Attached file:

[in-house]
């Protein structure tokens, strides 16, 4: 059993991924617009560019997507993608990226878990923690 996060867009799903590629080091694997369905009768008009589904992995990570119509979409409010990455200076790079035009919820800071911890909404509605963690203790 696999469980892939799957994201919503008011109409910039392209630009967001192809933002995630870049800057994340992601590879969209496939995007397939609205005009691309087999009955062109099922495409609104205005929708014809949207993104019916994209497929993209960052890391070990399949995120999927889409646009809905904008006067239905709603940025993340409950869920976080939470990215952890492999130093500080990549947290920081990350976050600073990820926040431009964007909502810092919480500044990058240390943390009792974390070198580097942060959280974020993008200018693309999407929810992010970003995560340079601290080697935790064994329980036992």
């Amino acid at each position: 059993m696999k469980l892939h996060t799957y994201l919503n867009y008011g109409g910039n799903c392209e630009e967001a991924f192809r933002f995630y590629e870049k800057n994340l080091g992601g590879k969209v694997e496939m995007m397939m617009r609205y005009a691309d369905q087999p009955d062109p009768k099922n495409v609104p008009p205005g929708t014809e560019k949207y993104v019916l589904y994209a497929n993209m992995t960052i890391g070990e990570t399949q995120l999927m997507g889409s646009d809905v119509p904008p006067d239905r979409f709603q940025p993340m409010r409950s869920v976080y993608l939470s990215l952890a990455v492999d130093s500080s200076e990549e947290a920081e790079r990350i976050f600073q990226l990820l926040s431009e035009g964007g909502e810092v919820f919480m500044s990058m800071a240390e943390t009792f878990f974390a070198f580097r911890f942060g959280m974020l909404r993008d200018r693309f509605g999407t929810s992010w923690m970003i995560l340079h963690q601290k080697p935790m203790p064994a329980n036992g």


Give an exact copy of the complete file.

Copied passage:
[in-house]
């Protein structure tokens, strides 16, 4: 059993991924617009560019997507993608990226878990923690 996060867009799903590629080091694997369905009768008009589904992995990570119509979409409010990455200076790079035009919820800071911890909404509605963690203790 696999469980892939799957994201919503008011109409910039392209630009967001192809933002995630870049800057994340992601590879969209496939995007397939609205005009691309087999009955062109099922495409609104205005929708014809949207993104019916994209497929993209960052890391070990399949995120999927889409646009809905904008006067239905709603940025993340409950869920976080939470990215952890492999130093500080990549947290920081990350976050600073990820926040431009964007909502810092919480500044990058240390943390009792974390070198580097942060959280974020993008200018693309999407929810992010970003995560340079601290080697935790064994329980036992």
């Amino acid at each position: 059993m696999k469980l892939h996060t799957y994201l919503n867009y008011g109409g910039n799903c392209e630009e967001a991924f192809r933002f995630y590629e870049k800057n994340l080091g992601g590879k969209v694997e496939m995007m397939m617009r609205y005009a691309d369905q087999p009955d062109p009768k099922n495409v609104p008009p205005g929708t014809e560019k949207y993104v019916l589904y994209a497929n993209m992995t960052i890391g070990e990570t399949q995120l999927m997507g889409s646009d809905v119509p904008p006067d239905r979409f709603q940025p993340m409010r409950s869920v976080y993608l939470s990215l952890a990455v492999d130093s500080s200076e990549e947290a920081e790079r990350i976050f600073q990226l990820l926040s431009e035009g964007g909502e810092v919820f919480m500044s990058m800071a240390e943390t009792f878990f974390a070198f580097r911890f942060g959280m974020l909404r993008d200018r693309f509605g999407t929810s992010w923690m970003i995560l340079h963690q601290k080697p935790m203790p064994a329980n036992g």